West African leaders will make a decision Saturday on how to resolve Gambia’s electoral crisis and its longtime leader’s refusal to accept defeat in elections, Nigeria’s presidential spokesman said Friday. A military intervention led by Senegal could be in the offing.
“One way or the other, a decision will be taken,” spokesman Garba Shehu said. Nigeria’s President Muhammadu Buhari heads a committee named by the Economic Committee of West African States to resolve the crisis.
The regional bloc has threatened to send troops led by neighboring Senegal if President Yahya Jammeh does not step down Jan. 19, when his mandate ends. Shehu said a decision will be made Saturday when West African leaders meet for the inauguration of Ghana’s new president. It will be the fourth time a Ghanaian president has peacefully stepped aside to make way for a newly elected leader, after the country suffered more than a decade of military dictatorship.
In Gambia, President Yahya Jammeh initially conceded defeat in the Dec. 1 vote then later demanded a new election. The United Nations, the United States, the European Union and others have united in criticizing him.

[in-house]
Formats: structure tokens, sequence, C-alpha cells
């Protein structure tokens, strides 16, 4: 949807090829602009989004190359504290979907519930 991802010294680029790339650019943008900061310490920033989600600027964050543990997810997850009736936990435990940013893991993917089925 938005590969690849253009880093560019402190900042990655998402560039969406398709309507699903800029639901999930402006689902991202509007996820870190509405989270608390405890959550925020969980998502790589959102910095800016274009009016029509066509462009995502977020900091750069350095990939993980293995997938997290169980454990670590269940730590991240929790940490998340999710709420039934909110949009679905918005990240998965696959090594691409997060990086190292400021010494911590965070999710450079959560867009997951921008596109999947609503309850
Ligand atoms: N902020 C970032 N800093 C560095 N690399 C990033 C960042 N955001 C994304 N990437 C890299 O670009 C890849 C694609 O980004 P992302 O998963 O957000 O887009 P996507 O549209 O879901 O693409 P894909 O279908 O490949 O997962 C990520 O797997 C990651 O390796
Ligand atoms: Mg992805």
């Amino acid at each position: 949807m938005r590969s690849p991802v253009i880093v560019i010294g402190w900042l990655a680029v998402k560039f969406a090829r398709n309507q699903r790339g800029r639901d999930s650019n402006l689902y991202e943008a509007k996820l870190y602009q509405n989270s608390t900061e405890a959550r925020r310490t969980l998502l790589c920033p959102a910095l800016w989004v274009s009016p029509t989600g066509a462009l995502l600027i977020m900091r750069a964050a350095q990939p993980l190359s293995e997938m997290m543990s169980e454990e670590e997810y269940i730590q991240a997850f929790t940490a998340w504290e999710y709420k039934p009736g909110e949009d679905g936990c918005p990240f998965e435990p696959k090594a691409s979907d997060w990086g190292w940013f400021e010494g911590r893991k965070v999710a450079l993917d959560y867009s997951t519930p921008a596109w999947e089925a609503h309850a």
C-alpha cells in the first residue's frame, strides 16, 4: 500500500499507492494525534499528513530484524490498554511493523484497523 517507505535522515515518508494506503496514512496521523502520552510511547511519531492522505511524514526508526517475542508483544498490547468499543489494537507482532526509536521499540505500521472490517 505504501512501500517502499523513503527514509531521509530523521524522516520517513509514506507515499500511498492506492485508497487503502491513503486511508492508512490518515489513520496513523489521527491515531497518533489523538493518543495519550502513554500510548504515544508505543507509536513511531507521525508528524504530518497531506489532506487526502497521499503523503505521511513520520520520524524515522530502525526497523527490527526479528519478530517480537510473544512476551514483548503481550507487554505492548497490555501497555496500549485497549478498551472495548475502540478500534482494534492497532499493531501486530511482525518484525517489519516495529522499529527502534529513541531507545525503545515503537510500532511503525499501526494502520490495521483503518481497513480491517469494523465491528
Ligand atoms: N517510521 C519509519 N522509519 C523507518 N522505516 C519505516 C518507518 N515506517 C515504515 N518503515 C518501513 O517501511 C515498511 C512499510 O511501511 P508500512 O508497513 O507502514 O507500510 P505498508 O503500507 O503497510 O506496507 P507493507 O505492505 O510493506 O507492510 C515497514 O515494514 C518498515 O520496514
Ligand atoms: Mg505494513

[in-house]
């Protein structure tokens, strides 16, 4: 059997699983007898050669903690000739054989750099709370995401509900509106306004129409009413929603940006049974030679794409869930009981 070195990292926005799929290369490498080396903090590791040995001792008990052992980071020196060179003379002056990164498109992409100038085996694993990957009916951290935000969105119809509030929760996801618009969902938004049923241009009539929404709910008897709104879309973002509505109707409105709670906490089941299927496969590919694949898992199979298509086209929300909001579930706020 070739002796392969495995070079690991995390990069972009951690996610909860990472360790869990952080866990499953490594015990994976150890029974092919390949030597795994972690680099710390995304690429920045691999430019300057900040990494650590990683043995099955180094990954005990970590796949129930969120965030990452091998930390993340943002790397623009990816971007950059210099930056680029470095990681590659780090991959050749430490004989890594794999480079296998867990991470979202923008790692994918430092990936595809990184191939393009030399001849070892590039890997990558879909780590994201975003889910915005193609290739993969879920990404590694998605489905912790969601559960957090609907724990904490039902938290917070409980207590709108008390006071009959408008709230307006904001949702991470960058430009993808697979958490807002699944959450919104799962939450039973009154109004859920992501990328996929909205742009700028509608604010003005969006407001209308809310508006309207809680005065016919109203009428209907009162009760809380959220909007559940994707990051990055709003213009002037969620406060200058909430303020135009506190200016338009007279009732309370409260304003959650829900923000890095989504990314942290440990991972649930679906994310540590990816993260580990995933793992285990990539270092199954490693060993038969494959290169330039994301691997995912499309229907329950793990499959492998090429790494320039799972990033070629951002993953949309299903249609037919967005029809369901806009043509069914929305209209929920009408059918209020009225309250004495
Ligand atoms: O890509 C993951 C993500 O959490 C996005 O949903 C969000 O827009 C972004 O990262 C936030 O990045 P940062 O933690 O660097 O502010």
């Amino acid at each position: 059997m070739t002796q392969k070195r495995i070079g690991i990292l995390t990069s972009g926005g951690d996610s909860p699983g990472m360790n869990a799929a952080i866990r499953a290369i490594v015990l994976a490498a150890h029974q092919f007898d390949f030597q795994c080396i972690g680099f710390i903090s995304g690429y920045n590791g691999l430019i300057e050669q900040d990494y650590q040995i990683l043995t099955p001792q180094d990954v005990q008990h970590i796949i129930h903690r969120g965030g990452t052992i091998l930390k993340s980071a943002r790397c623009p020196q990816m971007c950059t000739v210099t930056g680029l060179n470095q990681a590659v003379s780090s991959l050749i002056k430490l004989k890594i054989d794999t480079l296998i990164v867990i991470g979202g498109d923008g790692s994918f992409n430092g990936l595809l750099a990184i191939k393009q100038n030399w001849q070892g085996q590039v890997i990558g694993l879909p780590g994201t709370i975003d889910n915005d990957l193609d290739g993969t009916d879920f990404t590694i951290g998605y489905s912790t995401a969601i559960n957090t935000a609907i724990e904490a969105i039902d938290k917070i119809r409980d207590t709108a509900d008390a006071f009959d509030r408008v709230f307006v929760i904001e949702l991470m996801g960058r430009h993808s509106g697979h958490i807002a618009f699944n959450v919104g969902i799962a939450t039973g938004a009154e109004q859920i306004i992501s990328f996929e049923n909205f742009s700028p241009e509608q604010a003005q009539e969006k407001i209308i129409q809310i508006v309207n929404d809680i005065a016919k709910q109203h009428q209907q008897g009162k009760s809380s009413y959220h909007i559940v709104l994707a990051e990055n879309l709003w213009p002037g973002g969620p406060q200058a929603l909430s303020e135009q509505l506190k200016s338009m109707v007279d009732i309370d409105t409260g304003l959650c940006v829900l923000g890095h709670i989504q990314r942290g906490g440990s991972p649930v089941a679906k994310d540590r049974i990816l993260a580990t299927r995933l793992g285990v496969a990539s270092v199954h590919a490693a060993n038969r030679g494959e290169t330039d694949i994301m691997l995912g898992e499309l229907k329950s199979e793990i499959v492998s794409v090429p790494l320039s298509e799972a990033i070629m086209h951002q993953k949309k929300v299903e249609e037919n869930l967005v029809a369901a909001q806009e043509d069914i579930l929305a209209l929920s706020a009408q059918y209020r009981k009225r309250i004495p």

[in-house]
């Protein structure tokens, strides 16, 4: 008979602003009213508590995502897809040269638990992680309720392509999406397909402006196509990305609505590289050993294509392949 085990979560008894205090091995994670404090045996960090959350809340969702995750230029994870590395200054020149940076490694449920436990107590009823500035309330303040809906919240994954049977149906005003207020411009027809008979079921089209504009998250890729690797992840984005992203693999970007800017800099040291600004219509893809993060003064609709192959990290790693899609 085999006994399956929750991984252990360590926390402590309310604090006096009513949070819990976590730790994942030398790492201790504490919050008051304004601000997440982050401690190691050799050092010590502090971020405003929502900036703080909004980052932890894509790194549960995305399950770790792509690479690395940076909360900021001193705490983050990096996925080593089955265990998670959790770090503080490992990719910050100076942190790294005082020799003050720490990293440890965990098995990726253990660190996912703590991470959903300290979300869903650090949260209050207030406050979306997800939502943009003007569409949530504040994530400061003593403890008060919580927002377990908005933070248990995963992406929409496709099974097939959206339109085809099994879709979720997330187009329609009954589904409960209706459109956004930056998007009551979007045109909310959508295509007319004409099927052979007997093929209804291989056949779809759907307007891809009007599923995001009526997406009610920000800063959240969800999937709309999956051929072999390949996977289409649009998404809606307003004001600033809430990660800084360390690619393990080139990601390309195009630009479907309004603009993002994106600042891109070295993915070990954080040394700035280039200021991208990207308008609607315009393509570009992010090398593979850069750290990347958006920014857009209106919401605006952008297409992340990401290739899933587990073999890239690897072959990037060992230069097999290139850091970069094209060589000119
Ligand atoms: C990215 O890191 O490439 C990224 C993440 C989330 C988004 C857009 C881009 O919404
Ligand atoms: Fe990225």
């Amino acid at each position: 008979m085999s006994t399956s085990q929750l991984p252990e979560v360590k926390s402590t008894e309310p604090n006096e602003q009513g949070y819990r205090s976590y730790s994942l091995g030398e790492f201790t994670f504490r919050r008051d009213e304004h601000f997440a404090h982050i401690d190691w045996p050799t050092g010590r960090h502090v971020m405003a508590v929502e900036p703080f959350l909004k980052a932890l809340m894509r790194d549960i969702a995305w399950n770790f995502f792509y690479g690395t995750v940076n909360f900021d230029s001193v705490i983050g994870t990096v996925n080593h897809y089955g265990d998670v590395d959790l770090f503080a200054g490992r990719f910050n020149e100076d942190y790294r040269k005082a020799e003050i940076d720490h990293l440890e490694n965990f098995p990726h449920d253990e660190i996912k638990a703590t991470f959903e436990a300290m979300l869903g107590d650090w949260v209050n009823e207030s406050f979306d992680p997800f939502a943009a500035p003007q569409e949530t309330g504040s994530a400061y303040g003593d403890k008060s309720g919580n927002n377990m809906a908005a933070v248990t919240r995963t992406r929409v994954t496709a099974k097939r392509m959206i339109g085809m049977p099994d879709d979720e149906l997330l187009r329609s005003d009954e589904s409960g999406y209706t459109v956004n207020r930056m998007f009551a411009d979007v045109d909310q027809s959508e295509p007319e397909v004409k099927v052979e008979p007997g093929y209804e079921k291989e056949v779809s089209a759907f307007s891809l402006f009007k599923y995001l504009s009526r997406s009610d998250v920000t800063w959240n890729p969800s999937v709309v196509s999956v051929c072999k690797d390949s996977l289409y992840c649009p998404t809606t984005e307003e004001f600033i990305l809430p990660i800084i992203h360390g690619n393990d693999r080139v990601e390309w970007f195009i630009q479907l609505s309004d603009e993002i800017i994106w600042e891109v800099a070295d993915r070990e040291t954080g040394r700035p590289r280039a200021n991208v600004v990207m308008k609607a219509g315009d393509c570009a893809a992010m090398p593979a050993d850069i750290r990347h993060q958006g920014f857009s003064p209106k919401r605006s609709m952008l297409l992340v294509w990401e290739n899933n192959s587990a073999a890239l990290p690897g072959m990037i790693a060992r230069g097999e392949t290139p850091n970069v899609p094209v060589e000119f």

The West African bloc has pledged to protect Gambia’s President-elect Adama Barrow, who has said he fears for his life under a Jammeh administration accused of gross human rights violations including arbitrary detentions and deaths in custody of political opponents.
The president of Gambia’s electoral commission fled the country this week. Human rights groups said Friday political opponents are being detained and some have received death threats. Critics say thousands of Gambians have fled abroad to escape persecution and an untold number of political dissidents have been jailed and some killed.
Jammeh seized power in a bloodless coup in 1994 in the country of 1.9 million people known for its beaches.